14. You might want to consider buying some rails than can be bolted anywhere. Drill a few holes in the right places, instant rails. A swivel mount will work with some bipods, also, and can be put in place with a single hole in the FF tube. I have a factory DPMS LR-308 and really like the DPMS tube. I used two DPMS slotted FF tubes in the scaled-down size on a M-15 and a second M-15 upper I built. Makes the M-15 look like a little brother to the LR-308.
  15. Somewhere in central south Texas there is a service that does night hunting of pigs. Basically, show up with your reservation and a Texas Hunting License. Everything else is provided. Especially the guns. Leave yours at home. The guns, if I remember correctly, are 308 AR's. Sights are full-scale night vision stuff. All on the ground; no limits on pigs. It seems like wild porkers have spread and been spread everywhere. After a real SHTF, if there ever really is one, wild porkers may be a prime sustenance all across North America for survivors. Coyotes and eventually wolves will be the major threat to surviving humans, maybe eventually the major threat to people even without a SHTF. Human children and oldsters are a major delicacy to such predators, if the opportunity arises. And if other food gets scarce. Cases of coyote attacks are not mentioned much in the press. Coyote-dog crosses are not very common but are very dangerous. Try reading "Predator Xtreme" magazine. Year-round hunting for those interested. Wild porkers and coyotes mostly; makes me wonder how long before it is dangerous to go outdoors (like leave the house and go to your car in the driveway?) because of the threat from wild porkers and coyotes (and in some places, wolves) in the neighborhood. I am resident in the middle of a suburb in the middle of a major mid-western city. Guns are frowned upon and discharge of a weapon is a major violation of law. (Found a comment by another of our brethern who mentioned how common gunshots at night were in an eastern seaboard city in a state that is very unfriendly toward any kind of weapon, let alone guns, unimaginable. In my officially gun-friendly part of the world a gun-shot will have the area swarming with police almost instantly until the perp is found and taken into custody.) There are resident raccoons, Opossums, coyotes, other wild creatures, everywhere here within the human occupied terrain. Wild pigs are present in some of the fringe areas and are already a problem. Skunks have been significantly reduced in numbers and presence by 'Animal Control' police units and live traps. Put the trash out for collection after sunrise and be sure to add a tablespoon of ammonia on top of the trash. Cedar Posts quotes his friend Percy Craven (Cedar Posts And Barbed Wire Fences, blog, scroll down or find "Hunting With Percy Craven") as saying the only thing that tastes worse than squirrel is Opossum. I have no idea. Anyone? Also, I was inadvisably running my mouth in public not too long ago about hunting coyotes. A sweet little girl who did not look any different from most other average Americans turned to me and her mouth was watering about maybe eating coyotes? She had eaten dog routinely as a child wherever she came from; coyote sounded delicious. Recipes?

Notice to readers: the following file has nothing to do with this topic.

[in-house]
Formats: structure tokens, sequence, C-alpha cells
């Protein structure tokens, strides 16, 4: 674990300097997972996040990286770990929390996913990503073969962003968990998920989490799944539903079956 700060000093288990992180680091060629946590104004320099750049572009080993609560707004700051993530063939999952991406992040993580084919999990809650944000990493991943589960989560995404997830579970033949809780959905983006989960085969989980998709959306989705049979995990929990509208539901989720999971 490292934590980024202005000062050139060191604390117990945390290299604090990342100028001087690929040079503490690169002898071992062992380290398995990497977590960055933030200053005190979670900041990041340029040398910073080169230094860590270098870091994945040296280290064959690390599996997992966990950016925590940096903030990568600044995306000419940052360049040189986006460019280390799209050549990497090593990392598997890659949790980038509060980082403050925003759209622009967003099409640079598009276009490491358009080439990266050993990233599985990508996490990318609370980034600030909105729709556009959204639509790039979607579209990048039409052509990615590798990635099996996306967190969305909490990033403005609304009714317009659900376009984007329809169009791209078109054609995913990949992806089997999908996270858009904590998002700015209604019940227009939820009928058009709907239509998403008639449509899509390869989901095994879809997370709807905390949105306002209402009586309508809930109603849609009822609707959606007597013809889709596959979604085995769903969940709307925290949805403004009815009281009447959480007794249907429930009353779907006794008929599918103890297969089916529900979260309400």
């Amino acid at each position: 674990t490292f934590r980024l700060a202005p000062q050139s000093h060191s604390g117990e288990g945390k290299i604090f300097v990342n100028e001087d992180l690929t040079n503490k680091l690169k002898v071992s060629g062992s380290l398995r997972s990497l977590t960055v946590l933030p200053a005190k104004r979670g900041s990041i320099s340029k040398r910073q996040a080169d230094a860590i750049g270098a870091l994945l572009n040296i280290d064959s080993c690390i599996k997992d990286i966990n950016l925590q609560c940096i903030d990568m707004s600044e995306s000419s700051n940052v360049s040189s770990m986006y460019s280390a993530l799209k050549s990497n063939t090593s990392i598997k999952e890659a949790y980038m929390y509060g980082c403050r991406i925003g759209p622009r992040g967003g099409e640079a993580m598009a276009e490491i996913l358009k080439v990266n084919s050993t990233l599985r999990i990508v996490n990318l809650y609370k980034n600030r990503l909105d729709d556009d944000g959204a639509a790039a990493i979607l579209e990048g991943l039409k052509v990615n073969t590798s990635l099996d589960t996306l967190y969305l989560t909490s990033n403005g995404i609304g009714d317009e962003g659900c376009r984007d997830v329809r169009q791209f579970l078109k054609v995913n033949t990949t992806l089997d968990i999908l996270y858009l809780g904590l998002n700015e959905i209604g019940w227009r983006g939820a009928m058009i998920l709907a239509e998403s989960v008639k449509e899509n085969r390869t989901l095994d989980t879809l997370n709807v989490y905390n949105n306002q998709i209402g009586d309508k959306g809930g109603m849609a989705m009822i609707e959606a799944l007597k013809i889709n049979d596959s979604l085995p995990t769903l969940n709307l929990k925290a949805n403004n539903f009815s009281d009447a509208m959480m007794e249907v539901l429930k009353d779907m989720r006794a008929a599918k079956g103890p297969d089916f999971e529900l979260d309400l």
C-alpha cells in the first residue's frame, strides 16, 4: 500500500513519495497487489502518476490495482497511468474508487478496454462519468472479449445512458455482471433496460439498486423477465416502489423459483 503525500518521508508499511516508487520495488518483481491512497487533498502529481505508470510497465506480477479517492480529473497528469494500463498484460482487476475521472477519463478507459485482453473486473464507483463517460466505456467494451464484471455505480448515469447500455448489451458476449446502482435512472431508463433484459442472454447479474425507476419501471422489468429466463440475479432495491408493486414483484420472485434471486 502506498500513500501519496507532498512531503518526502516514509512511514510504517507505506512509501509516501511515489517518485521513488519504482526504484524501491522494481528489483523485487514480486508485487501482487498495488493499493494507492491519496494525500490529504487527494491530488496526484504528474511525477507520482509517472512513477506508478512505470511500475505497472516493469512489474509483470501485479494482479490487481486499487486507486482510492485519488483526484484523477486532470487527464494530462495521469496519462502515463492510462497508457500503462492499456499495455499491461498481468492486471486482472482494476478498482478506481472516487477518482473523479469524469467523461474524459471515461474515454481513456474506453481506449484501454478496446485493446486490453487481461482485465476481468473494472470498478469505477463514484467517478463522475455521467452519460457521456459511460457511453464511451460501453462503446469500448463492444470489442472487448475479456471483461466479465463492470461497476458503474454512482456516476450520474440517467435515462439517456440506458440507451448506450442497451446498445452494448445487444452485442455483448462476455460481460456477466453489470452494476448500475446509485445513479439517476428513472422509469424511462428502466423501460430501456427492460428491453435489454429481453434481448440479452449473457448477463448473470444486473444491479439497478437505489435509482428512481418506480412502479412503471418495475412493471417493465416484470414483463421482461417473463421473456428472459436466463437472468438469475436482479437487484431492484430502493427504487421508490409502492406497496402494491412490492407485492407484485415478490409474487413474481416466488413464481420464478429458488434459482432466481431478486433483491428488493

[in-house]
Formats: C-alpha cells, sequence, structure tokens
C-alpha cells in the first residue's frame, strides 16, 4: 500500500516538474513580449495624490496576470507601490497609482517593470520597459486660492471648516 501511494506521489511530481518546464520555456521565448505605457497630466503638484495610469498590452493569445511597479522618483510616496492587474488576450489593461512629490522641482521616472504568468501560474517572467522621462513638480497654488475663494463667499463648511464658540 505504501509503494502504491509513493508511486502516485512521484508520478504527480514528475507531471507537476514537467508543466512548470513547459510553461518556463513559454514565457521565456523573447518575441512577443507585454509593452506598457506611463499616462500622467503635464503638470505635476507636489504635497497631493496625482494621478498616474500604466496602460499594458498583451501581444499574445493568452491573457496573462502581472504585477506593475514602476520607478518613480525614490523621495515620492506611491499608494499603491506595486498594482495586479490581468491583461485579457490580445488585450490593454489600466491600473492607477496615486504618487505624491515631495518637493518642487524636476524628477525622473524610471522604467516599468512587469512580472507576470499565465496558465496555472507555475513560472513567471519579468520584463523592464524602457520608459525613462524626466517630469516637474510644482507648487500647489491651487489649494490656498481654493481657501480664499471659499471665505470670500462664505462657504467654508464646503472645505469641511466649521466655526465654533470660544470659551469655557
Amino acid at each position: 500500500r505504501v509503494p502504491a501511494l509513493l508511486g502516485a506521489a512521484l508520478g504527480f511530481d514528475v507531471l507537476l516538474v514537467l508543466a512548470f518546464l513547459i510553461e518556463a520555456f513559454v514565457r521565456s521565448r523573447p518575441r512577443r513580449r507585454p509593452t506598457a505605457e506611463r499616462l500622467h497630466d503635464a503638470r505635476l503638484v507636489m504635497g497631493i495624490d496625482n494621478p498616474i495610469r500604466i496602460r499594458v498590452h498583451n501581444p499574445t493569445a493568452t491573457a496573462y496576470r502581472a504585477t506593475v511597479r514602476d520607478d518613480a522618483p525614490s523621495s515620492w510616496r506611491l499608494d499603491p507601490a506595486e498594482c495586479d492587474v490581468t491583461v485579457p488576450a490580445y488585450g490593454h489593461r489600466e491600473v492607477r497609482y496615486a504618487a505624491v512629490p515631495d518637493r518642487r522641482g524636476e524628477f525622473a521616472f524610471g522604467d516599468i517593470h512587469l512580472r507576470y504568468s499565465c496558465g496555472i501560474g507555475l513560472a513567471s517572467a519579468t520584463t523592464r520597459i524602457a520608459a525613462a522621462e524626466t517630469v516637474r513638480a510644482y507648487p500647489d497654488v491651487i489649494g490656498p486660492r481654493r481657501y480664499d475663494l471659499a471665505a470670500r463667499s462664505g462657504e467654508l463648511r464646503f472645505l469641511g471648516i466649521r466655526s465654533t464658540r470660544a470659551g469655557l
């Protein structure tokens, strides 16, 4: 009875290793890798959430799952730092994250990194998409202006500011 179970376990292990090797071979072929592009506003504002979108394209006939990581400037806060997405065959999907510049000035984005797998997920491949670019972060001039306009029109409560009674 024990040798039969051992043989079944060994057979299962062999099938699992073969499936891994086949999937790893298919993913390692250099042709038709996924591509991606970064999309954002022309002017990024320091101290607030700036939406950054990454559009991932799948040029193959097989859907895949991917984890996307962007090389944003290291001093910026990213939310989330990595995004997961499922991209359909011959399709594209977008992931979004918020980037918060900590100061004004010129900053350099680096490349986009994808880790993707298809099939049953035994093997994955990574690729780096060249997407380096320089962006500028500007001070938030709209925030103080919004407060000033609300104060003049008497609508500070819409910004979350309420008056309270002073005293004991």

16. My DPMS LR-308, factory rifle, vintage spring 2010, magwell measures 2.955 on the bottom and maybe 2.947+ on the top. I also got 2.953 and some other measurements in that ballpark on the top. Things keep moving. PMags and factory steel mags fit with just enough clearances for easy extraction; lock solidly in place. What little wiggle there is seems to be a pivot around the retaining lug. This is with the upper and lower separated. With the rifle assembled and an empty PMag inserted, pushing against the mag, the spring tension in the mag pressing against the follower can be felt as the mag body moves relative to the follower which is pressed against the BCG. Movement is very slight.